‘Lifelong dream’ — Capital Gazette victim’s novel is published posthumously

WASHINGTON — A novel written by Rob Hiaasen, one of five people killed in the Capital Gazette newspaper shooting in Annapolis, Maryland, will be released in the coming days.

The book, “Float Plan,” is being published posthumously by Apprentice House Press at Loyola University Maryland in Baltimore. Hiaasen had been developing the novel for several years.

“When I say publishing fiction was a lifelong dream of Rob’s, I mean it,” Hiassen’s widow, Maria Hiaasen, said in a statement. “He crafted ‘Float Plan’ by writing at night and on weekends, and he spent years attempting to perfect his creation.”

The book will be available in paperback, hardcover and e-book formats when it is released Sept. 15.

“We take great pride and joy in seeing the fulfillment of Rob’s dream,” said Maria Hiassen, who called the situation “bittersweet.”

“Float Plan” tells the comical story of Will Larkin, an algebra teacher in Annapolis going through a midlife crisis who must pick up the pieces of his life after losing his wife, job, dog, boat and even his freedom all in one year.

Apprentice House Press plans to donate all proceeds from the sale of the book to Everytown for Gun Safety, a group that advocates for stricter gun laws.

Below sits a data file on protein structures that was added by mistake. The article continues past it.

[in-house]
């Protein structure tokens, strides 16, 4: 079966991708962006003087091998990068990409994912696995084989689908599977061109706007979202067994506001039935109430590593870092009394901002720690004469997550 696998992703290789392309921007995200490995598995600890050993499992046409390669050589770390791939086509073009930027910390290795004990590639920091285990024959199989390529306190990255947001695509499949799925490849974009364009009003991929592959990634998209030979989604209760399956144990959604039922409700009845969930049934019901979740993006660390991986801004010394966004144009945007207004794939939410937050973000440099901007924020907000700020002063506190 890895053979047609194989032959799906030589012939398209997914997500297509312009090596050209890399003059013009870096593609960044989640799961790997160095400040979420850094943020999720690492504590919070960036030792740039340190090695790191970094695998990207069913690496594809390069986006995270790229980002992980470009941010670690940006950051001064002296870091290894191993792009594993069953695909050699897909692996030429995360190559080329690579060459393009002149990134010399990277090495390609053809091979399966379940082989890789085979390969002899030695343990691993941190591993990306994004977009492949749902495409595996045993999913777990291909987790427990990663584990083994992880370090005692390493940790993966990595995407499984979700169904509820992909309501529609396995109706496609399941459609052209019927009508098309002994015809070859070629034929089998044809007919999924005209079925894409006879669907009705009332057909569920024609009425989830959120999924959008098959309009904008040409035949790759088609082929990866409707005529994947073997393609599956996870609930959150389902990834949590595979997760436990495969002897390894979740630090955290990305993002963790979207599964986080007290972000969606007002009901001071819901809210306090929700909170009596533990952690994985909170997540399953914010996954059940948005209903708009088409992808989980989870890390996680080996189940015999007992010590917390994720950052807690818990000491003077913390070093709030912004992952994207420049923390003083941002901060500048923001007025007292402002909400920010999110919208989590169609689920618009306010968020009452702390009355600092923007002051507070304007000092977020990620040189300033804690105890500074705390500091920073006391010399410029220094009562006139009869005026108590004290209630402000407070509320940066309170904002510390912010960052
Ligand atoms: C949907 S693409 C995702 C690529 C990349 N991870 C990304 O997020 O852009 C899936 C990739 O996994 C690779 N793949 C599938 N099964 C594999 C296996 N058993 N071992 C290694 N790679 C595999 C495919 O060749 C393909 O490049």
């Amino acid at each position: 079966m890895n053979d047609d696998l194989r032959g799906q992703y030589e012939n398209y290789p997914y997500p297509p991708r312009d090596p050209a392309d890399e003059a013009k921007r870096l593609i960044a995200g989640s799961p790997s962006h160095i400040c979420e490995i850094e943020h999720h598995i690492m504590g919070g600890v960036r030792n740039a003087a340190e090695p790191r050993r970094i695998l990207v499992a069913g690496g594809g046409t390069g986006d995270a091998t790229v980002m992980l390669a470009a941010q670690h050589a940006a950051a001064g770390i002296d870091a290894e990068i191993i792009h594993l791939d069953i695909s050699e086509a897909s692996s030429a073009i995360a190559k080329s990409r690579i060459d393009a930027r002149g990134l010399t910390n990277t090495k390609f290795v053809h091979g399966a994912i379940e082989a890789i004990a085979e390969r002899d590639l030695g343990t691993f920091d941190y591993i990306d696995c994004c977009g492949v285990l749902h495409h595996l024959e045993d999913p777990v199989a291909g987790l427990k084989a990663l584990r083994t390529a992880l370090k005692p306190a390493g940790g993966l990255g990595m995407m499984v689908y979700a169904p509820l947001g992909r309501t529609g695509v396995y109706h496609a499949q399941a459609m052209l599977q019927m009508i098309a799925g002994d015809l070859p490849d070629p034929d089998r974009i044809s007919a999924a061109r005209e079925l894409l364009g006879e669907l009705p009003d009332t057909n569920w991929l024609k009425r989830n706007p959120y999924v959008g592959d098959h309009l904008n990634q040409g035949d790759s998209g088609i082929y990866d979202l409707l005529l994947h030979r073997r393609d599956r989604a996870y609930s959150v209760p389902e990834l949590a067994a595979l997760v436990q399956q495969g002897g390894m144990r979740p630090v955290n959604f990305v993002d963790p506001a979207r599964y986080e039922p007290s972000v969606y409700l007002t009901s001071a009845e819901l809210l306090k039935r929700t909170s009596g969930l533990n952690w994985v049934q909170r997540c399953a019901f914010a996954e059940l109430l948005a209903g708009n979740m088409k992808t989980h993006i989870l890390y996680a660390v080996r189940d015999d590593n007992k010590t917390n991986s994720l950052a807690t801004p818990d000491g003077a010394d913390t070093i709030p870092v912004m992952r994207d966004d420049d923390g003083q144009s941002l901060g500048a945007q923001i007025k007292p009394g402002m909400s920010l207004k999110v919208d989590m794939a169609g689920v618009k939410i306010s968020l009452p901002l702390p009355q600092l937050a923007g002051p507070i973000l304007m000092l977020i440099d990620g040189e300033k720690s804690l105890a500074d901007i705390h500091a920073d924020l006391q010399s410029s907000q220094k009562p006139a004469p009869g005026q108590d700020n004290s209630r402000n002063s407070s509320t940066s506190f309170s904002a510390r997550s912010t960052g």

“It is a privilege to publish Rob’s work,” said Kevin Atticks, director of Apprentice House Press. “’Float Plan’ is a long-form example of the writing that endeared so many readers to his columns.”

Hiaasen was a columnist and assistant editor at the Capital Gazette newspaper and was killed along with four of his colleagues when a gunman opened fire in the newsroom in late June.

The other victims included Rebecca Smith, Gerald Fischman, John McNamara and Wendi Winters.

There have been numerous efforts to raise money for the victims’ families, including a daylong benefit concert in Annapolis called Annapolis Rising and a GoFundMe page that has generated more than $200,000.

The alleged shooter, Jarrod Ramos, has pleaded not guilty to multiple counts of murder and has a trial scheduled for January.

Investigators say Ramos had a long-running vendetta against the newspaper.

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